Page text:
Insect hotels provide refuge for various kinds of insects and pollinators during the harsh months. If you are starting a garden, or live in a neighborhood with a community garden or p-patch, chances are you have heard of or seen an insect hotel. They are growing in popularity as urban dwellers aim not only to keep sustainable gardens, but also care for the environment by slowing the population decline of the world’s pollinators.
There are many things to know about how insect hotels work and how to maintain them, as well as sustain the critters taking residence in your insect hotel. For starters, know that while some store-bought insect hotels are built with quality and care, many are not. Luckily, for the gardener who loves a good DIY project, there is hope. You can easily build your very own insect hotel and do your part to help the planet and your vegetables.
What you’ll need
• A wooden box or recycled bird house with a “roof” or “awning” on top to direct water away from structure
• Hollow bamboo canes, wood chips, rolled paper, thin cardboard tubing, or wooden boards with holes drilled into them
• Hot glue and glue sticks
• A shady spot to hang or mount the structure when finished
Which insects to shelter in your insect hotel?
The first choice you need to make is what kind of beneficial insects are you hoping to provide refuge for. Most commonly, people are interested in bees for pollinating. But there are all kinds of beneficial bugs. Others, like parasitic wasps and ladybugs, are useful for attacking the fruit loving pests like aphids that ruin your fruit trees.
You can place plants strategically around the garden to attract the kinds of insects you want to lend your garden a hand. For your pollinators, try to have numerous pollen-rich flowering plants and bushes. For parasitic wasps, ladybugs and other aphid-destroyers, nectar is the name of the game. Plant carrots, fennel, or other sweet, nectar-rich goodness for them.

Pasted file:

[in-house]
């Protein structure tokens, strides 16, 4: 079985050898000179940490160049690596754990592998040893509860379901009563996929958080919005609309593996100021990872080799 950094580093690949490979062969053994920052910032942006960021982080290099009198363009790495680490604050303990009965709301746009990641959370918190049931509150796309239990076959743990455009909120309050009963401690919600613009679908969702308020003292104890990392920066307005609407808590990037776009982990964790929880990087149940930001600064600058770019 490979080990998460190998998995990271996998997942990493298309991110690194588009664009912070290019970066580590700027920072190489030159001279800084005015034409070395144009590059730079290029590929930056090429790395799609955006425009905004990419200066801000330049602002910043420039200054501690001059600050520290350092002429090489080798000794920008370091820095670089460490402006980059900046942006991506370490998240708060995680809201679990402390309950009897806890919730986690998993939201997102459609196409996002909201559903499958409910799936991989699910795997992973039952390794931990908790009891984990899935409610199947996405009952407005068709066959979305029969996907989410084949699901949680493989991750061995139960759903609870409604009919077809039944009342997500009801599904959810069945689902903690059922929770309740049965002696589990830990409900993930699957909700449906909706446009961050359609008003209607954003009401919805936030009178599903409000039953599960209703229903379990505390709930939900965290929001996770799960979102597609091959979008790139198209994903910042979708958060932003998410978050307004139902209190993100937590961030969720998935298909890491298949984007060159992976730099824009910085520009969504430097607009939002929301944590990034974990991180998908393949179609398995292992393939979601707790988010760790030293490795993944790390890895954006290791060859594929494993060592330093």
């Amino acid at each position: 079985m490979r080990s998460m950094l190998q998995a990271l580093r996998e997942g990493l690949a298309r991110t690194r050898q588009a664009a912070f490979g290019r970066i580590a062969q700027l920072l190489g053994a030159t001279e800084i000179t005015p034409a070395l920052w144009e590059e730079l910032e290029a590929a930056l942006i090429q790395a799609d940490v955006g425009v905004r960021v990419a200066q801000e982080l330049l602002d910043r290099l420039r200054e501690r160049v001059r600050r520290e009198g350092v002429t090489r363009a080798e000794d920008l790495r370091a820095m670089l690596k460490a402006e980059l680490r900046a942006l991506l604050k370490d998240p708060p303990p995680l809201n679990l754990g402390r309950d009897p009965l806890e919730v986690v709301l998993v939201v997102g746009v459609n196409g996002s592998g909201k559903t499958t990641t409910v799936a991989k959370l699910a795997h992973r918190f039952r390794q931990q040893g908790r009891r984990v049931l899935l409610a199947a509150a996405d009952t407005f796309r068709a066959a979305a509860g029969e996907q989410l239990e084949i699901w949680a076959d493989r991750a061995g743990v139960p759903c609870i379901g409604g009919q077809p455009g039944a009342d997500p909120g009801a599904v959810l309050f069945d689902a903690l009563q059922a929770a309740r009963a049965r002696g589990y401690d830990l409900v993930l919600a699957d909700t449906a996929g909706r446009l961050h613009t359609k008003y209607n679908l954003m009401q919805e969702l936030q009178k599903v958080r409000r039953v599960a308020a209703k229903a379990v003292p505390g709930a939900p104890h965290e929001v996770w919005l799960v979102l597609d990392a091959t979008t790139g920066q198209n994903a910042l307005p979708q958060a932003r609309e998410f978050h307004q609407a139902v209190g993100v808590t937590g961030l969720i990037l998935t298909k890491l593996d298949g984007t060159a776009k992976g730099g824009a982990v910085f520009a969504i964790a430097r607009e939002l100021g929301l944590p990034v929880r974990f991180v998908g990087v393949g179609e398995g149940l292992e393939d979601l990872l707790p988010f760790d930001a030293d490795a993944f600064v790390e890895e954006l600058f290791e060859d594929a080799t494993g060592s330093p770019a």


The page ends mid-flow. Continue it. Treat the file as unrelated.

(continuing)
Another way to attract beneficial insects is to first attract the not-so-beneficial ones. Plants like lupines can help trap aphids, luring hungry ladybugs and parasitic wasps near to snack on them. Next, you just need to entice them to stick around for the winter, which is where your well-placed DIY insect hotel can be of great service.
Building the home
For reeds and rolled paper tubes (best choices for bees!), cut them all to similar length and set them aside. Use a thin bead of hot glue to secure the tubes into the box. Don’t pack them in too tightly—this can restrict air flow.
If you are also adding sections for wood chips—those are good for aphid-killers, you can arrange them relatively tightly in a square section, secured by a bit of hot glue if needed.
You can cut slits into unfinished pieces of wood for butterflies and lacewings, and place them where desired within the structure as well. There are really no rules to how big or small to make your insect hotel.
When finished, mount or hang the insect hotel in a relatively shady spot in your garden. It is recommended to install your insect hotel in late summer or autumn, so that insects can discover and begin to make it their home before their winter hibernation period begins.
We hope this is a fun project that provides your garden with lots of little helpers, working overtime to help you stay chemical-free.
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